A few facts can be added to the story: Both the birth register as well as the Bratteli/Lange-Nielsen biography tell that Karl Herman was born at Josefinesgate 29, third floor, on 31 March 1929 as the third child of the retailer (shopkeeper) Karl August Haraldsen and his wife Dagny, née Ulrichsen. Also his two older siblings Haakon (b. 1921) and Gry (b. 1924, d. 1970) were born in their parents’ apartment in Josefinesgate 29, situated in Homansbyen not far from the Royal Palace. The birth of Karl Herman was officially registered on 23 April 1929 following the written declaration by the child’s father. The birth was also registered by Helserådet (the Health Council). The record of his christening is not available, but it most likely took place at Uranienborg kirke (church). According to the records of the Aker skifte- og auksjonsforvalterembete (Aker Probate Court and Commissioner of public sales), «Karl Herman Haraldsen, b. 31 March 1929 in Oslo, living at Tuengen allé 1b by his parents, died in a boat accident in the fjord outside Gåsøen. Not found.» In the commentary column it is added that the deceased left behind 2 Norske Liv gift (insurance) policies worth 5000 NOK each. A death certificate was not produced. The death was reported on 12 June 1936 by Mrs. Engelstad, Bogstadveien 52. Mrs. Engelstad was Dagny Haraldsen’s sister Berna «Mimi» (1894–1993), married to agent Einar Andreas Engelstad (1888–1961).

The biography about Sonja doesn’t say anything about the Haraldsen and Ulrichsen families’ relationship with the church, but it tells that following the accident, Mrs. Haraldsen found a deep and personal faith, «talking to the Lord as to her best friend».

Dagny and Karl Haraldsen decided that the only way to help them getting on with life again was to have another child. The labour started in the afternoon on Sunday 4 July 1937 and Karl, who had been at the beach with Haakon and Gry – it was a very warm July day – returned home around five thirty and drove his wife to the Red Cross Clinic in Frederik Stangs gate. The little boy who died had been a Sunday child (and had died on a Sunday as well, which was not commented on in the biography, though) and now it was Sunday once more. Dagny really wanted that the new child to become a Sunday child as well. The midwife thought she would make it. At 8.30 p.m. a baby girl was born. «People around me were moaning about the heat,» Mrs. Haraldsen recalled, «but I was in Heaven. I was there with the little girl. A Sunday child is supposed to be lucky, it is something especially bright with a Sunday child.» The little girl resembled her late brother. Dagny Haraldsen thought everything was meant to be.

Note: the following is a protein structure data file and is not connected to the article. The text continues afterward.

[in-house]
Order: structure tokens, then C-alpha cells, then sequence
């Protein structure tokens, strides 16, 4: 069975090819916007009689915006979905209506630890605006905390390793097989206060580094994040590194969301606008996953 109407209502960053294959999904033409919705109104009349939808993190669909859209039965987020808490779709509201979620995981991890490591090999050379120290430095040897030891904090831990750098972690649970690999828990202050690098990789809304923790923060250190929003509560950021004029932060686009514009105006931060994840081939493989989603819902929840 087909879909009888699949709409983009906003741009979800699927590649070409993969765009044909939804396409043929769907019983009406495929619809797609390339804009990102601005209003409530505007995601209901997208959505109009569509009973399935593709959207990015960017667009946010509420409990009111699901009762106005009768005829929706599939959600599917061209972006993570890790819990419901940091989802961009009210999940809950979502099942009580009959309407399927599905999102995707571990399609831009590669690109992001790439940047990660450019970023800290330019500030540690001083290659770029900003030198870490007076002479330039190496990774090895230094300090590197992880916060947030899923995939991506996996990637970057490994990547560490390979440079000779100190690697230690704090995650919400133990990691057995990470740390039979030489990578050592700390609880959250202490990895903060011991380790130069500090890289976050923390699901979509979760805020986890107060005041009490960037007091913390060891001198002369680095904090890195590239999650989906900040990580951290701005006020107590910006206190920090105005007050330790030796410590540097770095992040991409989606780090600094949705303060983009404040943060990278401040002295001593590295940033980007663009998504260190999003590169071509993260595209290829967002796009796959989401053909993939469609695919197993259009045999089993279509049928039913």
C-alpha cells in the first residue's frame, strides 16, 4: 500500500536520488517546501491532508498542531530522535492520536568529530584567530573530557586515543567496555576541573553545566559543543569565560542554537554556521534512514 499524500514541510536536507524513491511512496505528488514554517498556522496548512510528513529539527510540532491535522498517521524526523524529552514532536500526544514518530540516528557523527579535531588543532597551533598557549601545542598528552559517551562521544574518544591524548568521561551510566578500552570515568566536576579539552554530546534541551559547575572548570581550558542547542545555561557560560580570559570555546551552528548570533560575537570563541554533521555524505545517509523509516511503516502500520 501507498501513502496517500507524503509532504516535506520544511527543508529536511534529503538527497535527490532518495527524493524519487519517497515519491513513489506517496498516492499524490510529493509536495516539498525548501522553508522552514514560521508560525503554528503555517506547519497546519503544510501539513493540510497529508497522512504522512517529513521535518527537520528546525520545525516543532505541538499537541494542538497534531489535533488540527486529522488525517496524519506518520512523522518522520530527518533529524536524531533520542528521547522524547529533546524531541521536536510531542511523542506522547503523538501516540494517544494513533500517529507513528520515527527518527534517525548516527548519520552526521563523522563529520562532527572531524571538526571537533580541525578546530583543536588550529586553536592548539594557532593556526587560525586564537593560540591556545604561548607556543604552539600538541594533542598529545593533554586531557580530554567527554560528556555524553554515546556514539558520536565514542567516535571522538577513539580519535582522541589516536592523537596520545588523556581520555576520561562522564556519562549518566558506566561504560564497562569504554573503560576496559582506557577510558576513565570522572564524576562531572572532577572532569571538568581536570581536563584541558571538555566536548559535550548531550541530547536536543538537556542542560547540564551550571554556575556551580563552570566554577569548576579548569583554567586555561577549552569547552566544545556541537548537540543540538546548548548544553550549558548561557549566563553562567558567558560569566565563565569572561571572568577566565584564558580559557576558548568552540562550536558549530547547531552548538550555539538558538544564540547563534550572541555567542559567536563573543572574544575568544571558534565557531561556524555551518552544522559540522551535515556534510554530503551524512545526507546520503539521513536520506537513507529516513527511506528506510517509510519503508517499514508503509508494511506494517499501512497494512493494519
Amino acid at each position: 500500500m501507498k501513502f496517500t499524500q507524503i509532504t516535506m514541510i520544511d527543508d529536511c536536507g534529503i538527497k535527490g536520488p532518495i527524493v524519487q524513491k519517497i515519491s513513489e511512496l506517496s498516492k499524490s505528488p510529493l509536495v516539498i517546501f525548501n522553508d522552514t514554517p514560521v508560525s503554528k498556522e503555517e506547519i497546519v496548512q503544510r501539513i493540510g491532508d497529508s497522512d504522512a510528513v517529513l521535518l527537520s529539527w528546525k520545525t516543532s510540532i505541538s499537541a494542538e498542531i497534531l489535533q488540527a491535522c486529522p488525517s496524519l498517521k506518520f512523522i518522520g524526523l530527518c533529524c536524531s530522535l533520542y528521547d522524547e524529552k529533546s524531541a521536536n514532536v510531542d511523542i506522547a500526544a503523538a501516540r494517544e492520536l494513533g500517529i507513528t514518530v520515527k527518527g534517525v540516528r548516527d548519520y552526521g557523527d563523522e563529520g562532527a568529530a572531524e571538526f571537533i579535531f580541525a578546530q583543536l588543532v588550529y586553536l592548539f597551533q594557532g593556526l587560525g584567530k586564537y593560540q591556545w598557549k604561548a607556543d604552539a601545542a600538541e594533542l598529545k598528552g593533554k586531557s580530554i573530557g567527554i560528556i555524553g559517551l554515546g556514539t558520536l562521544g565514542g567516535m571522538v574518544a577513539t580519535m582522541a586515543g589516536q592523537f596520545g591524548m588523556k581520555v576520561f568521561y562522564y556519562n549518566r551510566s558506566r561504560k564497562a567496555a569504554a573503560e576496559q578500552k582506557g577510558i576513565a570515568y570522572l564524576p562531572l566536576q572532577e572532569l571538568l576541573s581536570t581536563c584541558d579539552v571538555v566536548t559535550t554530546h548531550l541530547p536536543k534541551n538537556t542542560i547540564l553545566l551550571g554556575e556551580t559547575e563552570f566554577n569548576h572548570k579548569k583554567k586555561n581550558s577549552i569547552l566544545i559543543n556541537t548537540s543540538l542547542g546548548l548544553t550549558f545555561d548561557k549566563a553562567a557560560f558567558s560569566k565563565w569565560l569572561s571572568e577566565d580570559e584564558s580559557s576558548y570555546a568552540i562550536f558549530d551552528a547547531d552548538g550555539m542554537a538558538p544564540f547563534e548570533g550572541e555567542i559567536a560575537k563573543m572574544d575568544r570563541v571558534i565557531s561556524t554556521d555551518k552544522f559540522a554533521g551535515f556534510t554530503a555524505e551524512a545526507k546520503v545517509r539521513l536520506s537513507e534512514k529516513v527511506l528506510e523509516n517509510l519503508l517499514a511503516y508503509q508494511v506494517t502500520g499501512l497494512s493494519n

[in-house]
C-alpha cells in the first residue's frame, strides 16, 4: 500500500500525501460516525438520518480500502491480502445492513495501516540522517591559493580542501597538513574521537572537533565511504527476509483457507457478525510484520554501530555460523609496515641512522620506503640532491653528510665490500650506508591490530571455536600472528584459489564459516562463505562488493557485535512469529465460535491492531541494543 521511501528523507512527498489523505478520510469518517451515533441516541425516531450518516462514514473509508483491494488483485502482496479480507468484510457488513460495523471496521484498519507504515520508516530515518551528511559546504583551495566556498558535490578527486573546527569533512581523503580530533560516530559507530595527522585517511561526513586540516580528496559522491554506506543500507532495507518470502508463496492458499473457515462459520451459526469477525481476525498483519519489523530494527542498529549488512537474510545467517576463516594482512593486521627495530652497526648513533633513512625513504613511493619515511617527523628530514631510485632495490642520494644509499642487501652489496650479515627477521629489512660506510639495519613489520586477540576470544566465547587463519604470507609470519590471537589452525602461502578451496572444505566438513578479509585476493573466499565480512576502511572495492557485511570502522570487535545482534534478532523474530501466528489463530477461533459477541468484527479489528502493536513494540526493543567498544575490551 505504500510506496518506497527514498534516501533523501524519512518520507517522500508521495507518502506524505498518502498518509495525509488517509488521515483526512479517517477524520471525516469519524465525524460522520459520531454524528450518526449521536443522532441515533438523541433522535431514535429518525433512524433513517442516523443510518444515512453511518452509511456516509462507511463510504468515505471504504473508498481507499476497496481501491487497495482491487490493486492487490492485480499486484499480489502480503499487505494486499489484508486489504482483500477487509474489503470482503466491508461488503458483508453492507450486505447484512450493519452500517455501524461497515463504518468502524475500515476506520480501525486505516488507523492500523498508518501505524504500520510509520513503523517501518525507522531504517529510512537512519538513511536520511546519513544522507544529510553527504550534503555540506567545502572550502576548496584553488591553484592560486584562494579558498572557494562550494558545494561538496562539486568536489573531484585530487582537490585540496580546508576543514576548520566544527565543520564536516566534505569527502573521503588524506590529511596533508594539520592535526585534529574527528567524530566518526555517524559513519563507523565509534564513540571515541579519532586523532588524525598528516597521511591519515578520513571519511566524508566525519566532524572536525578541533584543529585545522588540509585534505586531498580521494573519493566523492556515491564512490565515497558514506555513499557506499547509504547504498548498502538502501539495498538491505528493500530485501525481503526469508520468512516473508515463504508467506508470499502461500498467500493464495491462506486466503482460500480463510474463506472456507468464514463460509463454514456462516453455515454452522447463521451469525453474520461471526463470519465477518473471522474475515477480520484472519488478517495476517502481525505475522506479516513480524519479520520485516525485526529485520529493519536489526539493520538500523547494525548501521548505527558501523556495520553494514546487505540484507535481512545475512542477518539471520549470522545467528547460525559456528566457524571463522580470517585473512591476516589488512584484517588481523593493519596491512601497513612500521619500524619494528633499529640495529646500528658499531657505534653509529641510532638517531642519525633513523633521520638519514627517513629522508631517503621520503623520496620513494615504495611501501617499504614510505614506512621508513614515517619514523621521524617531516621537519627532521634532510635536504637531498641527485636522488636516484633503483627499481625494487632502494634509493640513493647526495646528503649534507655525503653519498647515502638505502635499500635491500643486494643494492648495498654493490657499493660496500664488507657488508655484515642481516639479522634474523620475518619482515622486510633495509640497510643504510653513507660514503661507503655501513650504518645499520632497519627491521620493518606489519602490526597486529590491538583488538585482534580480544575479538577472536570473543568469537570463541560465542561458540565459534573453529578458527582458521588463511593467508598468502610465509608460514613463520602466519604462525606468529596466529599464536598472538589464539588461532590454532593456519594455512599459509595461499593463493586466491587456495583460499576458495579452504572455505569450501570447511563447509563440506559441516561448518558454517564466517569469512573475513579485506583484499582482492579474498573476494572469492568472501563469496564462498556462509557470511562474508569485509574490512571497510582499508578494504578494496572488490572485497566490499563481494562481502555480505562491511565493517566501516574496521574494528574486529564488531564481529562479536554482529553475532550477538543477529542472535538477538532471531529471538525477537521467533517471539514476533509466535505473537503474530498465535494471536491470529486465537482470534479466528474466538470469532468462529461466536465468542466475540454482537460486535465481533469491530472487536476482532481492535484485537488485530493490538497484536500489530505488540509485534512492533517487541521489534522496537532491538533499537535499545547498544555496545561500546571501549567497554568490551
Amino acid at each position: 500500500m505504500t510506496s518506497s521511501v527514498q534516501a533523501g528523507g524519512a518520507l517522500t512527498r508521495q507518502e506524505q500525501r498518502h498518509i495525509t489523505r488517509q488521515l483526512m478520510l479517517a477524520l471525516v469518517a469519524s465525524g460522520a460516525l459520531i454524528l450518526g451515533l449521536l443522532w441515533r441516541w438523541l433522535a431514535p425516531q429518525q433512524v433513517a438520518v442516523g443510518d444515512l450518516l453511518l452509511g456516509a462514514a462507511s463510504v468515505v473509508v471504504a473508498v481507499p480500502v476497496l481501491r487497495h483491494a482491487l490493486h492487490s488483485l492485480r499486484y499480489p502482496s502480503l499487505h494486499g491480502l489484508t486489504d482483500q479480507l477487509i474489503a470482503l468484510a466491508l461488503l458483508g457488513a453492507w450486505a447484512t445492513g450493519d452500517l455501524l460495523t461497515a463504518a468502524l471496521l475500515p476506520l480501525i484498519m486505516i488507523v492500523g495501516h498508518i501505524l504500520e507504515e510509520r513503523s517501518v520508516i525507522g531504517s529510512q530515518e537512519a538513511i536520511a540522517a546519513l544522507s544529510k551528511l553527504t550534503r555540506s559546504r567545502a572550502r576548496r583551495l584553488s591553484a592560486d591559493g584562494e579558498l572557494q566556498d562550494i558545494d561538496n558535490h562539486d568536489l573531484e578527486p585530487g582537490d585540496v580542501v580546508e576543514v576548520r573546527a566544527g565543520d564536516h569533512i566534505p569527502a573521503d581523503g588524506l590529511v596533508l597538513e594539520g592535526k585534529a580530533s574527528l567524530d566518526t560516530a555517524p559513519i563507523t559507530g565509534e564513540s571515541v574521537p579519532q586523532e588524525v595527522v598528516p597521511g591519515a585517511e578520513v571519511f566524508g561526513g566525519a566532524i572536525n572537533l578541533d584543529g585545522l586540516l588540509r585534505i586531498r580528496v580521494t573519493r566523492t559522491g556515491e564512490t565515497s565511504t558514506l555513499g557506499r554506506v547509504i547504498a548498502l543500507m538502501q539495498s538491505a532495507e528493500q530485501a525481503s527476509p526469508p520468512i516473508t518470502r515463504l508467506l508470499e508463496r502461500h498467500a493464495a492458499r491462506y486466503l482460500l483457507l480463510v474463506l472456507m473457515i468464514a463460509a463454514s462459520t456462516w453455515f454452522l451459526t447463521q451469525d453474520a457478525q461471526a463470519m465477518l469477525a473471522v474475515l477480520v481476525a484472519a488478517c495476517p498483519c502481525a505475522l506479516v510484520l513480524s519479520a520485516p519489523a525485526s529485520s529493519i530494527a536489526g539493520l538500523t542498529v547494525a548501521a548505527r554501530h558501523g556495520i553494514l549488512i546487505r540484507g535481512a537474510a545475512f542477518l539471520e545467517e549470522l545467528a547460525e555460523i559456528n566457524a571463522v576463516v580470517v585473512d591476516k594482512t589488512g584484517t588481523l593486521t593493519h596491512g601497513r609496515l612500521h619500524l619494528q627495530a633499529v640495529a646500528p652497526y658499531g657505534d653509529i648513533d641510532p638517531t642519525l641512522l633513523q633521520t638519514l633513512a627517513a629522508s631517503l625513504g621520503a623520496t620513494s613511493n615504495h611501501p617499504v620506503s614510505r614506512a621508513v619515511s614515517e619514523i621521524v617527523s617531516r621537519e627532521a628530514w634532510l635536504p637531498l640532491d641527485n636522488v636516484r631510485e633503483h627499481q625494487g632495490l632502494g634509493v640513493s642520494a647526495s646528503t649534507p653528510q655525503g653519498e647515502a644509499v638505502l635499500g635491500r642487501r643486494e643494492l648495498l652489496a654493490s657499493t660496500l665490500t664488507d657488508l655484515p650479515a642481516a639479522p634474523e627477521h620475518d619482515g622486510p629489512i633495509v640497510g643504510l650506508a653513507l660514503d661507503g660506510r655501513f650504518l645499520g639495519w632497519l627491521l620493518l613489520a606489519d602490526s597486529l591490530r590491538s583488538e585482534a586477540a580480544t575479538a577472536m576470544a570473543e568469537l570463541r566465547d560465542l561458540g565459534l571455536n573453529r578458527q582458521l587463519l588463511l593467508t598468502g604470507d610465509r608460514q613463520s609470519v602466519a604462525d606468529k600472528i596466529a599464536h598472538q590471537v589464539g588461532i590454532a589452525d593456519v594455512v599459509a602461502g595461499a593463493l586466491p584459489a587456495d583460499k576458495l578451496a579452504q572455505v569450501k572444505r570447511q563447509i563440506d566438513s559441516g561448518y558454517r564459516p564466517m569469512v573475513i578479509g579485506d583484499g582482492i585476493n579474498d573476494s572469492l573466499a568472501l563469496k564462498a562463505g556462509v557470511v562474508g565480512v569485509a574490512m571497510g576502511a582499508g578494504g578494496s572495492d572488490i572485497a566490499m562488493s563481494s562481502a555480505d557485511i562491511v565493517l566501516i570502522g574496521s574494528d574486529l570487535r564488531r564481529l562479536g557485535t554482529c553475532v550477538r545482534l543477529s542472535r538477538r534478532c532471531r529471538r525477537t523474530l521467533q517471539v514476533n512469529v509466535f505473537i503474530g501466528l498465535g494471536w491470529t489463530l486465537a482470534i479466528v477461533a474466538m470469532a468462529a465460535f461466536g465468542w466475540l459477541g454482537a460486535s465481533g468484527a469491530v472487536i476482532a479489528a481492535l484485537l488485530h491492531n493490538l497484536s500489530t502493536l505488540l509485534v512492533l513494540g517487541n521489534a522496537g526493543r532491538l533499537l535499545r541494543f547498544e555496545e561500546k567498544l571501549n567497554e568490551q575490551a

The story about the tragic accident and Dagny Haraldsen’s words are interesting. As the biography suggests, she and her husband were not planning to have any more children after Karl Herman was born. When he died, they thought the best way to move on was to have another child. The future Queen of Norway was born around 13 months after the tragedy struck. How different Norwegian royal history would have become if it had not been for the tragic death of a 7 years old boy...

  • Aftenposten 8 June 1936 No. 280 (morning edition, at present not available at Aftenposten’s online archives)
  • Aftenposten 8 June 1936 No. 281 (evening edition)
  • Aftenposten 9 June 1936 No. 283
  • Aftenposten 10 June 1936 No. 284
  • Aftenposten 11 June 1936 No. 286
  • Bratteli, Randi/Lange-Nielsen, Sissel. Sonja: Norges Kronprinsesse, Oslo: Aschehoug, 1983
  • Morgenbladet 8 June 1936 No. 157
  • Morgenbladet 9 June 1936 No. 158
  • Vestre Akers lensmannsdistrikt (Aker kriminaldommer, skifte- og auksjonsforvalterembete, Vestre Aker, Hba 0006 18.05.1935–16.04.1937)

1 comment:

  1. I am sorry, but I do not quite understand what you mean when you write that "The accident can be said to have had a more direct impact on the history of the Norwegian royal house than we have perhaps realized earlier". The accident's direct impact on the history of the Norwegian royal house is of course that the Queen would not have been born if her brother had not been killed, but this has been a well-known fact ever since Sissel Lange-Nielsen's and Randi Bratteli's authorised book on the then Crown Princess was published nearly thirty years ago.

    And it does not seem correct to me to say that Karl A. Haraldsen "died at an early age". He was 70, which was just about exactly the life expectancy for men in 1959. He died suddenly, but not at an early age.